Nobody (MA) - 92 minutes
Vengeance. Hyper-violent action. Tongue-in-cheek humour. The unexpected. And a ripping soundtrack.
That is what awaits those that venture into the cinema to see what is undoubtedly one of this year’s biggest surprise packets.
“Nobody” sure becomes somebody – somebody to be well and truly reckoned with.
Bob Odenkirk is Hutch Mansell, a seemingly mild-mannered husband and father of two – an older, teenage boy and a girl – whose life is drab and routine. Nothing whatsoever to see here.
In fact, it is positively boring to watch in the early scenes, as is director Ilya Naishuller’s want.
And then, out of the blue, while Hutch is downstairs at home late one night he spots two hooded intruders – a man and a woman, one with a gun – intent on robbery.
Suddenly, the tables are turned. Hutch’s son Blake (Gage Munroe) even tackles the male assailant to the ground and has him under his control. But Hutch has a change of heart and tells Blake to back off, allowing the crooks to get away.
That action (or inaction) by Hutch becomes the talk of the town and Hutch himself is clearly embarrassed by it.
But there is much more here than meets the eye.
It turns out that Hutch used to be an “auditor” for the FBI and gave up the job to settle in to family life, such that it is.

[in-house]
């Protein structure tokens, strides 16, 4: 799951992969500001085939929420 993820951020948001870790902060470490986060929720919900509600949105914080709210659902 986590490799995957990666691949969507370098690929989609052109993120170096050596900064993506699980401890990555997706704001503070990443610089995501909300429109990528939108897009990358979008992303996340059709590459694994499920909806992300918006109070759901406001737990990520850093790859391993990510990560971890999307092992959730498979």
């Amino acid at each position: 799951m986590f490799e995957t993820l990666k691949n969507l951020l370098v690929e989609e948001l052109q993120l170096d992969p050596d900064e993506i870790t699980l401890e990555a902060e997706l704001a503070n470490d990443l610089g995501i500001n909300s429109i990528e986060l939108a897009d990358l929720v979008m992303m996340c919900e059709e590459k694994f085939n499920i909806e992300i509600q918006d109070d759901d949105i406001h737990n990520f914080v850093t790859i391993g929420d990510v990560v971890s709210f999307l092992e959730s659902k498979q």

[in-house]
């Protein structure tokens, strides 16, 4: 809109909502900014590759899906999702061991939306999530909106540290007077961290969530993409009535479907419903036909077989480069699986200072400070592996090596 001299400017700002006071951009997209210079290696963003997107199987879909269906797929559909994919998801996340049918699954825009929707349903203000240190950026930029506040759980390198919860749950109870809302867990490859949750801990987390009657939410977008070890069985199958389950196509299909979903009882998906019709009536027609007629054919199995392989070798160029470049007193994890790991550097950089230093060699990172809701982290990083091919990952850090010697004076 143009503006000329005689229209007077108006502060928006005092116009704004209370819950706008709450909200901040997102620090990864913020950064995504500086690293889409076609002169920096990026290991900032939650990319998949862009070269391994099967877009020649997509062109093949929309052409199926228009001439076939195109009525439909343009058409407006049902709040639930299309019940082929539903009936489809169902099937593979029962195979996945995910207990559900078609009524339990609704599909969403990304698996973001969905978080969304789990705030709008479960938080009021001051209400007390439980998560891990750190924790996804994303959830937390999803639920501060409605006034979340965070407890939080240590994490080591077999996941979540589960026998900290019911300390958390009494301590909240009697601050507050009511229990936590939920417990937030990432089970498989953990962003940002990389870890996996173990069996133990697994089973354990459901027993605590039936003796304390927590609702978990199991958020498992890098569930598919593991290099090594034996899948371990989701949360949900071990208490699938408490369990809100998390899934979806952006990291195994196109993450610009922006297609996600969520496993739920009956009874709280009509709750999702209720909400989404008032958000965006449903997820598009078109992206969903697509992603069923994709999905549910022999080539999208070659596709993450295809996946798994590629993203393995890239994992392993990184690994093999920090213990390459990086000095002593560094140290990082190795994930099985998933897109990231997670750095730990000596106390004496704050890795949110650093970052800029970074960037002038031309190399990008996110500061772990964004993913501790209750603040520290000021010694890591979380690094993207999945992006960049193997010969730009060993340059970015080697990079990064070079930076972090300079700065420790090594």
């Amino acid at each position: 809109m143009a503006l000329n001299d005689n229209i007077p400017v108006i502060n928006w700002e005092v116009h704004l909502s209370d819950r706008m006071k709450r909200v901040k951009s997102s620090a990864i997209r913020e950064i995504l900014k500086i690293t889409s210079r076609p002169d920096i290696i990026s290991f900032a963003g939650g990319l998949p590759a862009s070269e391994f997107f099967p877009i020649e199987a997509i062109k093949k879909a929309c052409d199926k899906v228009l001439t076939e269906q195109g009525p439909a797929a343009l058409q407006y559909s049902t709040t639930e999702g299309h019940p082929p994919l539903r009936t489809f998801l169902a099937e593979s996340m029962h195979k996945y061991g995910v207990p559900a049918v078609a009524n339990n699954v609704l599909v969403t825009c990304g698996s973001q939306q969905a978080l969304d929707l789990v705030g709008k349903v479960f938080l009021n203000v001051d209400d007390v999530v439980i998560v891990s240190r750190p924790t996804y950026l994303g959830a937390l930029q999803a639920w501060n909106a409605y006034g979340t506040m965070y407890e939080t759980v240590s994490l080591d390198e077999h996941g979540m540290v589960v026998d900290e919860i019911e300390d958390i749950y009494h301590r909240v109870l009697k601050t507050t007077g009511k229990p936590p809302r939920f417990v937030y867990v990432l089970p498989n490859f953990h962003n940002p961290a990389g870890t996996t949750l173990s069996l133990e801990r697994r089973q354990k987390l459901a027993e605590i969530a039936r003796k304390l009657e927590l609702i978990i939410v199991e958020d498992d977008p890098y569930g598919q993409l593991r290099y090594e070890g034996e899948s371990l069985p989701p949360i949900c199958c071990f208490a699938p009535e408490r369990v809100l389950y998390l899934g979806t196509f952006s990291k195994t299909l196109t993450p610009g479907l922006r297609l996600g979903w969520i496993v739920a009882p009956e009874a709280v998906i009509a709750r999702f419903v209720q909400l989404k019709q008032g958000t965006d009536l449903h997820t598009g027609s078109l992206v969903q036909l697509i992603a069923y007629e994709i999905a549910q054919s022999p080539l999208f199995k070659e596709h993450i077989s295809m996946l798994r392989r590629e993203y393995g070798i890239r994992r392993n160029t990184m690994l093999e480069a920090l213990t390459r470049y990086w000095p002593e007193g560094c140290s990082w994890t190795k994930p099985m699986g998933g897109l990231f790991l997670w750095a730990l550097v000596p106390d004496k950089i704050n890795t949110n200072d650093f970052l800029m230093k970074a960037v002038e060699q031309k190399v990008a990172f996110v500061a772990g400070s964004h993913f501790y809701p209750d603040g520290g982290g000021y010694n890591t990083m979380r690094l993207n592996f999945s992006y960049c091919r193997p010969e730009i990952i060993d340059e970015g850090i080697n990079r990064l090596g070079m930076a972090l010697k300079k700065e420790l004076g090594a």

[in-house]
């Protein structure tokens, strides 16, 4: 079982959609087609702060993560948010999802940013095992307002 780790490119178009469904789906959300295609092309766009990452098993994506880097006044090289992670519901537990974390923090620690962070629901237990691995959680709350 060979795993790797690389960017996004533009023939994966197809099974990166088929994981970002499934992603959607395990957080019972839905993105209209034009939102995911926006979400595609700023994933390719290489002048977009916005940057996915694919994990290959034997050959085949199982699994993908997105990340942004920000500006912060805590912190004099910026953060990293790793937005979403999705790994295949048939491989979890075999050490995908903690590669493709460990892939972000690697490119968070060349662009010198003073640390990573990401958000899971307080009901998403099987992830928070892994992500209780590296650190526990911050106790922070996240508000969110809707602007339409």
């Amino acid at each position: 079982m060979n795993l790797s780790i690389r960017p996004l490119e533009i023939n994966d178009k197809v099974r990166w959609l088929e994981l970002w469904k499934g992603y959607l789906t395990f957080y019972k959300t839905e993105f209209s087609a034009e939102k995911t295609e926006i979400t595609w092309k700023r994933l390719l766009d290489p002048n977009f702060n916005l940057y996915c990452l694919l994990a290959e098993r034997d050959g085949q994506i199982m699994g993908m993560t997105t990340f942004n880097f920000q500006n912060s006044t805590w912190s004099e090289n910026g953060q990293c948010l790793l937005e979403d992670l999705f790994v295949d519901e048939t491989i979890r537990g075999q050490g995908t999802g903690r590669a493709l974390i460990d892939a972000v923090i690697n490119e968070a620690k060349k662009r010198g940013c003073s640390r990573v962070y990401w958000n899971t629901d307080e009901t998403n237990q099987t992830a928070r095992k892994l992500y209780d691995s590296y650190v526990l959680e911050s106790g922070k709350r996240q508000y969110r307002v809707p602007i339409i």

But the word “auditor” is a pseudonym for something far more nefarious.
He was, in fact, the clean-up guy – the bloke to whom they turned when everything else had gone pear shaped.
Let’s put it this way, he could be one mean mother that took no prisoners.
It is a side of him his kid couldn’t possibly envisage.
And yet that fuse has been lit again with the intrusion on his “domestic bliss”.
Just how fired up Hutch can get is shown when he tackles five young punks on a bus.
And things ramp up several notches from there as a cocky Russian mobster and his army of hoods meet Hutch head on.
The words “who knew” immediately come to mind when considering the star of the show, Hutch.
I defy anyone to pick the two sides to his character before seeing them play out on the big screen.
Odenkirk (probably best known as Saul Goodman in Breaking Bad and Jimmy McGill in Better Call Saul) plays a man possessed and you can’t but help admire his performance … for it really is quite something.
I dare say you’ve never seen Christopher Lloyd (Dr Emmett Brown in the Back to the Future series) quite like he appears in Nobody.
He plays Hutch’s father and, like his son, he has two distinct sides to his persona.
It is also impossible not to notice Aleksey Serebryakov as Julian, the brash, bold and belligerent strong-arm man and drug lord. He makes a big impression from when he first appears on screen.
Somewhat underdone and underwritten are Gage Munroe as Hutch’s son and Connie Nielsen as Hutch’s wife, Becca.
The man behind the John Wick franchise, Derek Kolstad, has crafted another mercenary character in Hutch and after a rather tepid start, Kolstad throws the kitchen sink at us – the audience.
Once it moves out of first gear, Nobody is pacey, pulsating and punishing.
The over-the-top nature of it includes much needed humorous elements.
And how eloquently can I wax about the music? David Buckley is responsible and he has mixed classical with the classics with contemporary material, enlivening an already impressive offering.
If you can handle the excessive violence, there is a lot to like in Nobody.
Rated MA, it scores an 8 out of 10.